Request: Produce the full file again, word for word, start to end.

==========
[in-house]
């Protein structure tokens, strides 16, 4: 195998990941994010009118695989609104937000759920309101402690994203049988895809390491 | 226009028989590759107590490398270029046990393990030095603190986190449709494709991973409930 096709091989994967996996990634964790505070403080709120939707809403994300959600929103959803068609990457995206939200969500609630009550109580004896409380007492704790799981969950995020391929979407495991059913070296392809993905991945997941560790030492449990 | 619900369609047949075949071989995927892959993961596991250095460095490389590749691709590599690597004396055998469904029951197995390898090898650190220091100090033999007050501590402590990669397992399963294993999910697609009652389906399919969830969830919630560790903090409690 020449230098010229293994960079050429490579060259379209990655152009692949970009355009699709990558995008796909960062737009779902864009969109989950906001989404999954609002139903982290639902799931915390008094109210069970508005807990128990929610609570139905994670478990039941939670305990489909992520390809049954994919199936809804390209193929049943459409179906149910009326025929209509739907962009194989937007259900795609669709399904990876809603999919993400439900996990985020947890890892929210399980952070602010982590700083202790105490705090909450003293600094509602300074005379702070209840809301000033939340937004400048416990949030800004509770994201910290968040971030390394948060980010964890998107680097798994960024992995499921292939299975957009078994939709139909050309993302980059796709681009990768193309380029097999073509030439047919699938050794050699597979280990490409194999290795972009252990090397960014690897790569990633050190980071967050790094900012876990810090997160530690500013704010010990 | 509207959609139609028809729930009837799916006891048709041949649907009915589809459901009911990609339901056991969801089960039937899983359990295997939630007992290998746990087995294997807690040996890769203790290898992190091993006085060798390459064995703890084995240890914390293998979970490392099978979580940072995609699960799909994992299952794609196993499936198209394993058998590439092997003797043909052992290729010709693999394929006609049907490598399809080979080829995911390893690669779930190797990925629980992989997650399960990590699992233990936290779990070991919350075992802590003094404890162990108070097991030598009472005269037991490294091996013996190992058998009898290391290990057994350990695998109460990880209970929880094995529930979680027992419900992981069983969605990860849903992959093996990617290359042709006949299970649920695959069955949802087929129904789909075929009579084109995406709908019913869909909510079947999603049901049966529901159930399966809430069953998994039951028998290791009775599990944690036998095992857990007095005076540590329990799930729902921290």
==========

[in-house]
């Protein structure tokens, strides 16, 4: 195998990941994010009118695989609104937000759920309101402690994203049988895809390491 | 226009028989590759107590490398270029046990393990030095603190986190449709494709991973409930 096709091989994967996996990634964790505070403080709120939707809403994300959600929103959803068609990457995206939200969500609630009550109580004896409380007492704790799981969950995020391929979407495991059913070296392809993905991945997941560790030492449990 | 619900369609047949075949071989995927892959993961596991250095460095490389590749691709590599690597004396055998469904029951197995390898090898650190220091100090033999007050501590402590990669397992399963294993999910697609009652389906399919969830969830919630560790903090409690 020449230098010229293994960079050429490579060259379209990655152009692949970009355009699709990558995008796909960062737009779902864009969109989950906001989404999954609002139903982290639902799931915390008094109210069970508005807990128990929610609570139905994670478990039941939670305990489909992520390809049954994919199936809804390209193929049943459409179906149910009326025929209509739907962009194989937007259900795609669709399904990876809603999919993400439900996990985020947890890892929210399980952070602010982590700083202790105490705090909450003293600094509602300074005379702070209840809301000033939340937004400048416990949030800004509770994201910290968040971030390394948060980010964890998107680097798994960024992995499921292939299975957009078994939709139909050309993302980059796709681009990768193309380029097999073509030439047919699938050794050699597979280990490409194999290795972009252990090397960014690897790569990633050190980071967050790094900012876990810090997160530690500013704010010990 | 509207959609139609028809729930009837799916006891048709041949649907009915589809459901009911990609339901056991969801089960039937899983359990295997939630007992290998746990087995294997807690040996890769203790290898992190091993006085060798390459064995703890084995240890914390293998979970490392099978979580940072995609699960799909994992299952794609196993499936198209394993058998590439092997003797043909052992290729010709693999394929006609049907490598399809080979080829995911390893690669779930190797990925629980992989997650399960990590699992233990936290779990070991919350075992802590003094404890162990108070097991030598009472005269037991490294091996013996190992058998009898290391290990057994350990695998109460990880209970929880094995529930979680027992419900992981069983969605990860849903992959093996990617290359042709006949299970649920695959069955949802087929129904789909075929009579084109995406709908019913869909909510079947999603049901049966529901159930399966809430069953998994039951028998290791009775599990944690036998095992857990007095005076540590329990799930729902921290």